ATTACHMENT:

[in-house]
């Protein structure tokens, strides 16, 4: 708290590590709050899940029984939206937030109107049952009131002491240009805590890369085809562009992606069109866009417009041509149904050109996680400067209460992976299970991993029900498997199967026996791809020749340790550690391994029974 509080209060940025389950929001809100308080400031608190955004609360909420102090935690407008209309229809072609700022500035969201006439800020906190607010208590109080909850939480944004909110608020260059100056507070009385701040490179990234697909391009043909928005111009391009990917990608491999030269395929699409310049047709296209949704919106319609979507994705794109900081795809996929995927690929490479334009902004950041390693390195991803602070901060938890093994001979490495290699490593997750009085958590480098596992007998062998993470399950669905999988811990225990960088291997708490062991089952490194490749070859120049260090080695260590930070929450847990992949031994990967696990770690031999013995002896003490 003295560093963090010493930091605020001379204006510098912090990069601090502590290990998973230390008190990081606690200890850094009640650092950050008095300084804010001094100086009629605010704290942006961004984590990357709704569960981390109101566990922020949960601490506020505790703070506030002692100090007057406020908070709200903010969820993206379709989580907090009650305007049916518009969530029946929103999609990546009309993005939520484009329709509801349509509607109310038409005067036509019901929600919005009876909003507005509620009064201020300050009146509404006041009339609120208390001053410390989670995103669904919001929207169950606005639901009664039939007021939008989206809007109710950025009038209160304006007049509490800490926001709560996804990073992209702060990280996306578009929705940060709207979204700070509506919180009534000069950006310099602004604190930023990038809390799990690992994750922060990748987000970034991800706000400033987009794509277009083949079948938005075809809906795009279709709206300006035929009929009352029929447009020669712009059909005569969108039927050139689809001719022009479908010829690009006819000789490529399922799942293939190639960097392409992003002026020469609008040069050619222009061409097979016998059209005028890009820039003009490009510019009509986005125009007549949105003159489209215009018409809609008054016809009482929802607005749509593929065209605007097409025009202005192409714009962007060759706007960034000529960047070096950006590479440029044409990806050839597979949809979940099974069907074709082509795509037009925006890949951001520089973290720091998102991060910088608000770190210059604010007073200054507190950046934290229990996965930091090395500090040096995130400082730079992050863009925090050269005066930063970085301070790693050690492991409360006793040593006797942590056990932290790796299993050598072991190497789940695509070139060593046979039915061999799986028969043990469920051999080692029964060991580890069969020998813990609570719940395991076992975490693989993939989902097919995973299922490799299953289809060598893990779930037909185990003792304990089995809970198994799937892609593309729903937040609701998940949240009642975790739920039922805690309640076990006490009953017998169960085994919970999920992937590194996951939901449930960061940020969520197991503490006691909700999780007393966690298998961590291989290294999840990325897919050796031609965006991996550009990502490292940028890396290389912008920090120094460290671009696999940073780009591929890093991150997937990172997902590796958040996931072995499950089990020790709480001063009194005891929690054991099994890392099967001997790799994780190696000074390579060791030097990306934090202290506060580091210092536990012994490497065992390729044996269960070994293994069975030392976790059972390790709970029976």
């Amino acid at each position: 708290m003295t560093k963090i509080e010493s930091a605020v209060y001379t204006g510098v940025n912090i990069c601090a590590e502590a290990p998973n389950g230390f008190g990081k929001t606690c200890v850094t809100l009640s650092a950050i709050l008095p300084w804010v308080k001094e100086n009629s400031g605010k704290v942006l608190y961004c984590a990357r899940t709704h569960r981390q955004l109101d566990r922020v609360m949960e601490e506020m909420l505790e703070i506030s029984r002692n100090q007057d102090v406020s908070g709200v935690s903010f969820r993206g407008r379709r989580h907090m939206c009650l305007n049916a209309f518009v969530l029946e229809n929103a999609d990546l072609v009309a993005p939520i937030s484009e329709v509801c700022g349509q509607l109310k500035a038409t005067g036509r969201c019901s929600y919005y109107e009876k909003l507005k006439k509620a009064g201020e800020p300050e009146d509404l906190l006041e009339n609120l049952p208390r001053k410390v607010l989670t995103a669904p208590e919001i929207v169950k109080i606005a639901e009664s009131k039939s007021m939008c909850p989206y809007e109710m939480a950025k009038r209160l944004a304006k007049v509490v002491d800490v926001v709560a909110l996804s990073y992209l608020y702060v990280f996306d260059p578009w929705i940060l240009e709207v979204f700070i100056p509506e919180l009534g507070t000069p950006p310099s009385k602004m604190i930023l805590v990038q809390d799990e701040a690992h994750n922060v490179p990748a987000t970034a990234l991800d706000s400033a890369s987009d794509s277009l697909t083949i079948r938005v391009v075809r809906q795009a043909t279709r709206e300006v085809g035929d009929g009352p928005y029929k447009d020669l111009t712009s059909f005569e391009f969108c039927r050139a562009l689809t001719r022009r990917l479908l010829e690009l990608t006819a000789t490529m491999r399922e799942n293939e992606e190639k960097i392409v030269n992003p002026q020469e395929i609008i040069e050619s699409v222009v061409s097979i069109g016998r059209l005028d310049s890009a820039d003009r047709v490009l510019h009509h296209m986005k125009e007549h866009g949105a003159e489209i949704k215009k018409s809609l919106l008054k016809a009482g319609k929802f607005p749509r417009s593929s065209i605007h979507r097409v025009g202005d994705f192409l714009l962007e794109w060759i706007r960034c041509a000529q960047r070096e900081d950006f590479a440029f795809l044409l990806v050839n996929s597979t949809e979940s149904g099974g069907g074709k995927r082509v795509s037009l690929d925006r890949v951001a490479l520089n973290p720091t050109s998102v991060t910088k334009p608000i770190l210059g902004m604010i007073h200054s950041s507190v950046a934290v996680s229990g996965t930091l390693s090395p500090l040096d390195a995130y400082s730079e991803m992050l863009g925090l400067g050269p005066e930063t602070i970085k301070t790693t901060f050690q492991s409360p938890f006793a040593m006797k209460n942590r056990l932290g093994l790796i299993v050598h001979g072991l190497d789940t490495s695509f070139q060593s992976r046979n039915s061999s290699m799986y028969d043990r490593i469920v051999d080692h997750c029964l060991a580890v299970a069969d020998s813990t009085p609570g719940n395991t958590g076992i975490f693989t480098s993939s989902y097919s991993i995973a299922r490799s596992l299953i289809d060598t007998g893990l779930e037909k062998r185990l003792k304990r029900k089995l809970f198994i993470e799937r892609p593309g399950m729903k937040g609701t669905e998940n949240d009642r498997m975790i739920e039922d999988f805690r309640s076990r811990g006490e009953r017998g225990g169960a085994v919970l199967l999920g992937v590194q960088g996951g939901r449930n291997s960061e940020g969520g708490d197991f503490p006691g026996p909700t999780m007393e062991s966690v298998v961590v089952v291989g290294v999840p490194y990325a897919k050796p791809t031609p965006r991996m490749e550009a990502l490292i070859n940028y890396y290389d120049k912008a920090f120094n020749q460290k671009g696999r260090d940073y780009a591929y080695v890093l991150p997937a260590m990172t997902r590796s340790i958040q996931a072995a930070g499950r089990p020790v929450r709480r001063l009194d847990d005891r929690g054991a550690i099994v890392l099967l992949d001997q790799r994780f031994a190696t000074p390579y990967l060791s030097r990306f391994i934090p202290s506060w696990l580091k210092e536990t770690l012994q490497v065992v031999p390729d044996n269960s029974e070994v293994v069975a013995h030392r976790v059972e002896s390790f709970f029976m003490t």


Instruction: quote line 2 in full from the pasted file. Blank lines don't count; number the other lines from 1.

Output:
């Protein structure tokens, strides 16, 4: 708290590590709050899940029984939206937030109107049952009131002491240009805590890369085809562009992606069109866009417009041509149904050109996680400067209460992976299970991993029900498997199967026996791809020749340790550690391994029974 509080209060940025389950929001809100308080400031608190955004609360909420102090935690407008209309229809072609700022500035969201006439800020906190607010208590109080909850939480944004909110608020260059100056507070009385701040490179990234697909391009043909928005111009391009990917990608491999030269395929699409310049047709296209949704919106319609979507994705794109900081795809996929995927690929490479334009902004950041390693390195991803602070901060938890093994001979490495290699490593997750009085958590480098596992007998062998993470399950669905999988811990225990960088291997708490062991089952490194490749070859120049260090080695260590930070929450847990992949031994990967696990770690031999013995002896003490 003295560093963090010493930091605020001379204006510098912090990069601090502590290990998973230390008190990081606690200890850094009640650092950050008095300084804010001094100086009629605010704290942006961004984590990357709704569960981390109101566990922020949960601490506020505790703070506030002692100090007057406020908070709200903010969820993206379709989580907090009650305007049916518009969530029946929103999609990546009309993005939520484009329709509801349509509607109310038409005067036509019901929600919005009876909003507005509620009064201020300050009146509404006041009339609120208390001053410390989670995103669904919001929207169950606005639901009664039939007021939008989206809007109710950025009038209160304006007049509490800490926001709560996804990073992209702060990280996306578009929705940060709207979204700070509506919180009534000069950006310099602004604190930023990038809390799990690992994750922060990748987000970034991800706000400033987009794509277009083949079948938005075809809906795009279709709206300006035929009929009352029929447009020669712009059909005569969108039927050139689809001719022009479908010829690009006819000789490529399922799942293939190639960097392409992003002026020469609008040069050619222009061409097979016998059209005028890009820039003009490009510019009509986005125009007549949105003159489209215009018409809609008054016809009482929802607005749509593929065209605007097409025009202005192409714009962007060759706007960034000529960047070096950006590479440029044409990806050839597979949809979940099974069907074709082509795509037009925006890949951001520089973290720091998102991060910088608000770190210059604010007073200054507190950046934290229990996965930091090395500090040096995130400082730079992050863009925090050269005066930063970085301070790693050690492991409360006793040593006797942590056990932290790796299993050598072991190497789940695509070139060593046979039915061999799986028969043990469920051999080692029964060991580890069969020998813990609570719940395991076992975490693989993939989902097919995973299922490799299953289809060598893990779930037909185990003792304990089995809970198994799937892609593309729903937040609701998940949240009642975790739920039922805690309640076990006490009953017998169960085994919970999920992937590194996951939901449930960061940020969520197991503490006691909700999780007393966690298998961590291989290294999840990325897919050796031609965006991996550009990502490292940028890396290389912008920090120094460290671009696999940073780009591929890093991150997937990172997902590796958040996931072995499950089990020790709480001063009194005891929690054991099994890392099967001997790799994780190696000074390579060791030097990306934090202290506060580091210092536990012994490497065992390729044996269960070994293994069975030392976790059972390790709970029976």